Scientific approach

This is primarily a repost of a guest column I wrote for the University of Maryland’s student newspaper, The Diamondback. It was published back in April following Richard Dawkins’ visit to the campus as a guest of the UMD Society of Inquiry.

Here’s a little background: Justin Snow, an opinion editor for The Diamondback, started the discussion with a piece called “Evolution: Slouching Toward the Truth,” which summarized Dawkins’ lecture and expressed dismay over the popularity of religiously-motivated Creationism in America. The column included the following paragraph:

Since Galileo’s 17th century persecution by the Catholic Church for rightfully arguing the sun did not revolve around the Earth, religion and science have been in a near constant struggle. And for too long our nature to compromise — to agree to disagree — has led to a sickening conciliatory nature between religious mysticism and scientific fact. But on the subject of truth there can be no compromise.

…which motivated another student – Michael Wellen – to send off a letter to the editor, taking offense at Justin’s column and arguing that not only can science and religion coexist, but that science is actually dependent upon religion and faith.

My response:

Indeed, the real human story is magical — a sentiment expressed by Richard Dawkins and echoed by Justin Snow in his April 14 column, “Evolution: Slouching toward the truth.” But what is it that makes it so magical? I would argue that it is not the story itself that is so magnificent, but rather the fact that the story is true.

This, in my view, is the fundamental and unbridgeable divide between science and religion. Science delivers the truth — always provisional, never absolute, but nevertheless the closest we can possibly hope for. We are able to make assertions with a healthy degree of confidence in science because scientific hypotheses are constantly checked against reality “out there” and believed only in proportion to their ability to describe and predict new discoveries.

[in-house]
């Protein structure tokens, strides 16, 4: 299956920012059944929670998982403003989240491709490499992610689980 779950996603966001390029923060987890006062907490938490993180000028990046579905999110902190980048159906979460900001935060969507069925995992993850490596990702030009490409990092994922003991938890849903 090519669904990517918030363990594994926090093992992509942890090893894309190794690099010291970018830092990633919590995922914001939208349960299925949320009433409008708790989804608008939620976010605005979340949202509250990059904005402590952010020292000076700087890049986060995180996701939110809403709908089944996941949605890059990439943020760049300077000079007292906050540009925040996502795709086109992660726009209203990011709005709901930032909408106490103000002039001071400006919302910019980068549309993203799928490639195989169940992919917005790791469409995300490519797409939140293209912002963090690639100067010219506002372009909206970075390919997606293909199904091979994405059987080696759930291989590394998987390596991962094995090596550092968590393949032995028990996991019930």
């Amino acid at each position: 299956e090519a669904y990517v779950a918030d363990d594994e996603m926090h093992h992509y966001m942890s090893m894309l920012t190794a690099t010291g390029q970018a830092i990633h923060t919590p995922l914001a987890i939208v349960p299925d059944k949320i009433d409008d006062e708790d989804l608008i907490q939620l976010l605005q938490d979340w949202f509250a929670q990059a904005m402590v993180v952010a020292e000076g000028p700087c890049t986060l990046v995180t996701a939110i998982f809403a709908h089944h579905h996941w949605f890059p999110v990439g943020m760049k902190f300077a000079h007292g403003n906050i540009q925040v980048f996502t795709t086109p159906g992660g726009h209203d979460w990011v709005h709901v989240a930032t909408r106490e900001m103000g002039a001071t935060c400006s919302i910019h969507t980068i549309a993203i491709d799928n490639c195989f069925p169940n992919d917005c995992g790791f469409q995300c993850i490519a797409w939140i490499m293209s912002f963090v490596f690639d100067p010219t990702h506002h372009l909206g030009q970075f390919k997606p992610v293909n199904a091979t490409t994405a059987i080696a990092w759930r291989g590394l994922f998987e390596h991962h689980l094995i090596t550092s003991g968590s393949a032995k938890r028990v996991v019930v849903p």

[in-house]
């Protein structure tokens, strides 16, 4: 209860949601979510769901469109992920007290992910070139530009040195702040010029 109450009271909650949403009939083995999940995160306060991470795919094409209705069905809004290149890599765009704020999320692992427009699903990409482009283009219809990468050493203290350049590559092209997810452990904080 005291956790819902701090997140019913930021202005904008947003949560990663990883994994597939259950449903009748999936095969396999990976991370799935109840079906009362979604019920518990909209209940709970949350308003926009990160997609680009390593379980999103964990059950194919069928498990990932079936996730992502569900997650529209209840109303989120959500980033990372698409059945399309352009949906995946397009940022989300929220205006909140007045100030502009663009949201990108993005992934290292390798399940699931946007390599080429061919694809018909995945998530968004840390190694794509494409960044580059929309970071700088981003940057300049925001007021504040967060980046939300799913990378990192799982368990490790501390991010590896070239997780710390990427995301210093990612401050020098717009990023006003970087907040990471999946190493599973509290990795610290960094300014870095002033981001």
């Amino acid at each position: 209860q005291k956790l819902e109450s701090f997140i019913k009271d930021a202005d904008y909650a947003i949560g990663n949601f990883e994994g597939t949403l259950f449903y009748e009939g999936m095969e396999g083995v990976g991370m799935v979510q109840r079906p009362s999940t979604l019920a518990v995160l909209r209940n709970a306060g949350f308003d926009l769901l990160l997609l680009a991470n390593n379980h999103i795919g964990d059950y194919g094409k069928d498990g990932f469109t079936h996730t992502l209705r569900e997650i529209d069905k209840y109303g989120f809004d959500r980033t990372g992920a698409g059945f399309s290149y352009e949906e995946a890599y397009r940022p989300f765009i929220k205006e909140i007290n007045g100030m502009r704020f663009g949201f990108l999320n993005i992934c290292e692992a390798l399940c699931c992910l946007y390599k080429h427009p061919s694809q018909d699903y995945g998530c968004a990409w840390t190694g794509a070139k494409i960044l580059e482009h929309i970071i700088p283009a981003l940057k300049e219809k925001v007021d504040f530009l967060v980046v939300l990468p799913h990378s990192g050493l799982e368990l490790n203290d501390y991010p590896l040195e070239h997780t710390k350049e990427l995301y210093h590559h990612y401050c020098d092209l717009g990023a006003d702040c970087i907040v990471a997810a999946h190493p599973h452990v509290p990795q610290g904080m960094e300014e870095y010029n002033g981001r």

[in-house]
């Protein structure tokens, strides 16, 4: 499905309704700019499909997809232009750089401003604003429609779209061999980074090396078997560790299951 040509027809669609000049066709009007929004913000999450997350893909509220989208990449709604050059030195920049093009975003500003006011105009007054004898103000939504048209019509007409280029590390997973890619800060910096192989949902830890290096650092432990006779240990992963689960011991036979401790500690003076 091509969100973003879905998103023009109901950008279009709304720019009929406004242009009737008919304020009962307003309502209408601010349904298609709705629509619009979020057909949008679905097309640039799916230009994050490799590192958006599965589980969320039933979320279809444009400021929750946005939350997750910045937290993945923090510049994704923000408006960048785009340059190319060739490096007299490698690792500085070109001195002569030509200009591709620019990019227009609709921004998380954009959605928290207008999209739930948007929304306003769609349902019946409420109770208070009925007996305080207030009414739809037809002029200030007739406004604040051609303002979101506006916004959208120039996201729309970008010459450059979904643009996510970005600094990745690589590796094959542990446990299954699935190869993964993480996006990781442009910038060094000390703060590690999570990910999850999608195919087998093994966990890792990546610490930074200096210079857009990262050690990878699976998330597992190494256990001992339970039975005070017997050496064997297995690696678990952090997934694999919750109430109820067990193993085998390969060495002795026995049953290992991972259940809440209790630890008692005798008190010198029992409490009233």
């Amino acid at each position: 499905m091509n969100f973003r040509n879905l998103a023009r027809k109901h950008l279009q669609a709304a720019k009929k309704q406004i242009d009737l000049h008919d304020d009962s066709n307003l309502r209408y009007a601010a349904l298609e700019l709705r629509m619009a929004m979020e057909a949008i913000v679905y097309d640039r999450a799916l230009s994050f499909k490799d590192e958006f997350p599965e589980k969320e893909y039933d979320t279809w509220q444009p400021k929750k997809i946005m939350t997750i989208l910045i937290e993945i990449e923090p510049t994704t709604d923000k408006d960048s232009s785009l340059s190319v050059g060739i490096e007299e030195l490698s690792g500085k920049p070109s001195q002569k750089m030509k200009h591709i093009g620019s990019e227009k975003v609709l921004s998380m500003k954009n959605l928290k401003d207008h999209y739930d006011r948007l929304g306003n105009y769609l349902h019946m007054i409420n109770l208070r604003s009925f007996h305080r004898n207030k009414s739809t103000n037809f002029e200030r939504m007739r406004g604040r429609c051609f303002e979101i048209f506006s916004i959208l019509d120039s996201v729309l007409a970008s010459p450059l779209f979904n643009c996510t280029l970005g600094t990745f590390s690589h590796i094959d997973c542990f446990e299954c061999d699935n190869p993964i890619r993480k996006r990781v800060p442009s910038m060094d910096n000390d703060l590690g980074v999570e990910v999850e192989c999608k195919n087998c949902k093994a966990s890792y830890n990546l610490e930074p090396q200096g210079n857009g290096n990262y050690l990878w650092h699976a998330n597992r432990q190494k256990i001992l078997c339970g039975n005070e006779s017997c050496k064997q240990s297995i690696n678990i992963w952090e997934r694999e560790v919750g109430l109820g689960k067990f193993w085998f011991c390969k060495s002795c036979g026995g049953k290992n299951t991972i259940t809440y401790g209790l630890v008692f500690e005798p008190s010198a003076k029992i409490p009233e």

While science embraces skepticism as its central tenet, religion embraces faith. Faith is the antithesis of the skeptical approach of science. As an element of clear thought, it is blatantly antagonistic to the check against reality which scientific ideas must be subjected to. As a result, it is not clear how faith could possibly lead to what any honest person could, in their right mind, label “knowledge.” Without that capability, where is theology left in relation to the veritable factory of understanding that is modern science? What could theologians possibly hope to offer up in a dialogue with science? It seems to me that what religious apologists really hope to gain from such a dialogue is credibility welfare — a resource which traditional religion is hemorrhaging in the enlightened world. Dialogue can, does, has and will continue to occur, but it will not be constructive.

Religion and science needn’t conflict on the facts. Ironically, this owes itself entirely to the fact that they are in a head-on collision when it comes to their respective approaches to understanding the universe. The reason they needn’t conflict on the facts is theology has proven time and again that it can adjust to rationalize any possible observation (biological evolution springs to mind). Theology is so flexible in this manner because unlike science, faith is not constrained by evidence, a sentiment well-expressed by the author of the book of Hebrews in the New Testament: “Now faith is the substance of things hoped for, the evidence of things not seen.” For many religious believers, it is a virtue that their belief should precede evidence. In science, such an attitude is a terrible vice.

In his letter to the editor yesterday, Michael Wellen stated, “There is nothing in science that can prove evolution is not merely God’s tool for shaping the world.” One would be hard-pressed to find a more telling illustration of the difference between how a scientist should approach a question like this and how the religious mind does the same. Wellen apparently feels justified in believing evolution is God’s tool for shaping the world, so long as there is nothing in science that can prove him wrong. The scientific approach reads quite differently: “There is nothing in science that suggests that evolution is God’s tool for shaping the world.”

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Filed under Accommodationism, Christianity, Evolution, Religion, Science

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